Northern California Wineries Remain Imperiled as Wildfires Rage On; Economic Impact Estimated at $6B

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In less than a week, some California wineries have lost everything. Others aren’t sure — the owners still can’t go back to assess the damage.

Charred wine barrels sit on racks at Paradise Ridge Winery after being destroyed by the Tubbs Fire on Oct. 11, 2017, in Santa Rosa. (Credit: Justin Sullivan / Getty Images)

Charred wine barrels sit on racks at Paradise Ridge Winery after being destroyed by the Tubbs Fire on Oct. 11, 2017, in Santa Rosa. (Credit: Justin Sullivan / Getty Images)

As 17 wildfires continue to rage across the northern part of the state, many vintners remain under evacuation orders. They’ve been forced to piece together the destruction from news photos and internet heat maps, attempting to determine which buildings have survived.

As of Friday afternoon, almost 222,000 acres of the state have burned and at least 36 people have died as the wind-fueled blazes ripped through the heart of California’s wine region, including Napa, Sonoma and Mendocino counties.

RMS, a firm that predicts the economic impact of disasters, has estimated that property damage and interruption to business will cost the region between $3 billion and $6 billion.

Andrew Cates, the owner of Segassia Vineyard in Napa, said he hasn’t been allowed to visit his property yet. He expects to return and find the entire place destroyed, based on what he’s heard from a neighbor with a security camera.

“I’m pretty confident that I’ve got a 100% loss for the property,” Cates told CNNMoney. “The house, the wine cellar. I’m the largest owner in the world of Segassia Vineyard wine, which was all in my wine cellar.”

Segassia produces high-end Cabernets. Bottles can sell for up to $750, Cates said.

The remains of the Signorello Estate Winery in Napa are seen from the air Oct. 11, 2017. (Credit: Elijah Nouvelage / AFP / Getty Images)

The remains of the Signorello Estate Winery in Napa are seen from the air Oct. 11, 2017. (Credit: Elijah Nouvelage / AFP / Getty Images)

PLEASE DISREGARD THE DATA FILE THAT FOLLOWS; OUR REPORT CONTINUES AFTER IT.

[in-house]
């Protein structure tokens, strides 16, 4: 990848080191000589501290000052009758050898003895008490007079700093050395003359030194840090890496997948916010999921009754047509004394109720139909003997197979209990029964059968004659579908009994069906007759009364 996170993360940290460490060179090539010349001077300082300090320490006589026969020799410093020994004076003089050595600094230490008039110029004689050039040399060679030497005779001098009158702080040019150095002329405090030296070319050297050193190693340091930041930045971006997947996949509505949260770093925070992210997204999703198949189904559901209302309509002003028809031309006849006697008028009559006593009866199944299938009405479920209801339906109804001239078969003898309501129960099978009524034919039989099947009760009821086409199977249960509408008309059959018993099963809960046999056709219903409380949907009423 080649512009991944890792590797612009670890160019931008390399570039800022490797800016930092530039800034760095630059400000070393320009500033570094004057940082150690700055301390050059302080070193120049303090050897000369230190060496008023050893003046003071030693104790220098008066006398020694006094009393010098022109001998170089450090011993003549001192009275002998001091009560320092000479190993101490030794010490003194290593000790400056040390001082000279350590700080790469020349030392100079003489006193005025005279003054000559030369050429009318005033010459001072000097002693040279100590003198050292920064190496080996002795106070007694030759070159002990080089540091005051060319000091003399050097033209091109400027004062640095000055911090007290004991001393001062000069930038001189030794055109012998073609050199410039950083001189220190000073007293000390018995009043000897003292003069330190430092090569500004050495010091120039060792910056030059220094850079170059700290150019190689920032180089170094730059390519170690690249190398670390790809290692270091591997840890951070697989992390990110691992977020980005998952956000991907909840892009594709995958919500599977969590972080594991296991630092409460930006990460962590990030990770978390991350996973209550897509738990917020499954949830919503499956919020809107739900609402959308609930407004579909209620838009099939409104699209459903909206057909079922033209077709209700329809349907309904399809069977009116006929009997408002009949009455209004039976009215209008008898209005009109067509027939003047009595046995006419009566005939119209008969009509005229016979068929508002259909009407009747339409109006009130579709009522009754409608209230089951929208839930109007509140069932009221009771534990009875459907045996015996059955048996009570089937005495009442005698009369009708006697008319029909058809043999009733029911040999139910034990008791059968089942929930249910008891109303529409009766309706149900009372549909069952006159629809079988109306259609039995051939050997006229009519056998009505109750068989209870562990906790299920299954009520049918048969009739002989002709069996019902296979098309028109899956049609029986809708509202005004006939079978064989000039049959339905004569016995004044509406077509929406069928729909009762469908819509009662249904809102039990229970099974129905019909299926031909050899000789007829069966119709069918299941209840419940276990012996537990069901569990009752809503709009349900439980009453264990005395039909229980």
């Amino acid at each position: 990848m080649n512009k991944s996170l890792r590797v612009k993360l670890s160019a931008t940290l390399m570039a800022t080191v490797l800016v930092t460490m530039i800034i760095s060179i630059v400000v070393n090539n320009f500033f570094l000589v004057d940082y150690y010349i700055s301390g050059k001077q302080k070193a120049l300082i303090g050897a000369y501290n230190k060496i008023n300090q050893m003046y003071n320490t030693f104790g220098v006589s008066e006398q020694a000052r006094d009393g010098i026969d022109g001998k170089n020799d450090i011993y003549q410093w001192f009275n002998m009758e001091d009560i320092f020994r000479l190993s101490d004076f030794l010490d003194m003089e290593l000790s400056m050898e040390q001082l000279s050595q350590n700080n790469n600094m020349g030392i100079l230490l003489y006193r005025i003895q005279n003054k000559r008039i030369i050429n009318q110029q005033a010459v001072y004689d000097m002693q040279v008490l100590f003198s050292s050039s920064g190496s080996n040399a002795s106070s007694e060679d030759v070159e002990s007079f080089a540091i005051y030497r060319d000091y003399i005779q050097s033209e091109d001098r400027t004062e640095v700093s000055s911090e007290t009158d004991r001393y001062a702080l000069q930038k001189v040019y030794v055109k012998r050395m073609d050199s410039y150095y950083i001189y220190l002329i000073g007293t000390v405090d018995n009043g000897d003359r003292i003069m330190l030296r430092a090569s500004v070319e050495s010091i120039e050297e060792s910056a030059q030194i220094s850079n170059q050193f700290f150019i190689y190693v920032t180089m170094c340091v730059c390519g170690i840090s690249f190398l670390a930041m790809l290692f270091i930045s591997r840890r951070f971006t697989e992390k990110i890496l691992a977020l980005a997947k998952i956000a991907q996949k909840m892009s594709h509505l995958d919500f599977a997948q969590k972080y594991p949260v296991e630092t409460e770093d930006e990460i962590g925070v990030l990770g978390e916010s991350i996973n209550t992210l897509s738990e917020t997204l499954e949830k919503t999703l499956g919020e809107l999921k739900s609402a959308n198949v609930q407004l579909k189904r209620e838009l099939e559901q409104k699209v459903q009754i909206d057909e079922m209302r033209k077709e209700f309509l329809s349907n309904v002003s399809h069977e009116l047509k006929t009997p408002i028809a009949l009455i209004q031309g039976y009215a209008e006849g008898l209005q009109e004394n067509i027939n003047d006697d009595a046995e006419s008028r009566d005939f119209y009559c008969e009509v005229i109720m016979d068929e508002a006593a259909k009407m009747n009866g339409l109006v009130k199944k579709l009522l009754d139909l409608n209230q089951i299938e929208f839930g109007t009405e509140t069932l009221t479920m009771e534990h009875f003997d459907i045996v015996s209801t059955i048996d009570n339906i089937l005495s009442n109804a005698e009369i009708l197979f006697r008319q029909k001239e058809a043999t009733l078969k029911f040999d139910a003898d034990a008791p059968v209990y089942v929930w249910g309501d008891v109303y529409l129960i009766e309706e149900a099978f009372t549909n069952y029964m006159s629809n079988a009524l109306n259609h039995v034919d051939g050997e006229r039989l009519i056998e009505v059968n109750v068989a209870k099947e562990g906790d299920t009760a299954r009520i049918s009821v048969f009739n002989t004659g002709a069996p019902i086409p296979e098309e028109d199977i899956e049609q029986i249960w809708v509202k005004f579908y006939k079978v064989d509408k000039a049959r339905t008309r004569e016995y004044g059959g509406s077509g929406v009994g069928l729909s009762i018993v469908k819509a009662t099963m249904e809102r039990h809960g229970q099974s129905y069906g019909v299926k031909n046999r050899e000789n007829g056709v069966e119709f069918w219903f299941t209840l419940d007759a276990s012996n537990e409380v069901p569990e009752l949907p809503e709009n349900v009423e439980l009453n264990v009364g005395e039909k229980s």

At the moment, he doesn’t expect to be able to produce a 2017 vintage. The grapes were supposed to be picked this Saturday.

Kathryn Reynolds, the sales director at the Roy Estate vineyard in Napa Valley, also hasn’t returned to survey the scene. She’s only heard about the wreckage from the property owner, who was able to visit on Wednesday with a police escort.

“The main house where we did the tastings is completely demolished,” she said. “The guest cottage is in ruins. The only thing standing [is] the brick chimney from the house.”

The barn, she said, looks like it’s melted in half.

Fortunately, the Roy Estate vineyard appears to be unharmed, and they’ve already picked the majority of the fruit. There’s inventory — just nowhere to host visitors.

“The pictures look like a bomb hit. Not even a fire,” Reynolds said. “There’s rubble everywhere.”

Melted wine bottles are seen among the burned out remains of the Signorello Estate Winery in Napa on Oct. 11, 2017. (Credit: Josh Edelson / AFP / Getty Images)

Melted wine bottles are seen among the burned-out remains of the Signorello Estate Winery in Napa on Oct. 11, 2017. (Credit: Josh Edelson / AFP / Getty Images)

Jimmy Hayes, the estate manager at Mayacamas Vineyards in Napa, said he only knows about the damage at his winery because a photographer with the San Francisco Chronicle went to take pictures.

The photos show that a building where Mayacamas hosts guests has completed burned down, but the place where they make and age wine is untouched.

“We’re super, super hopeful that when we get our bodies up there — which we’ll do as soon as they’ll let us — the winery [will be] intact and the wines inside [will be] intact as well,” Hayes said.

Still, he’s worried about what comes next, and is concerned the fire will return.

“The situation in Napa and Sonoma is very active and very volatile,” Hayes said. “We’re happy that to this point that we’ve seen some good news, but we’re really, really concerned that … the situation could get worse if the weather changes.”

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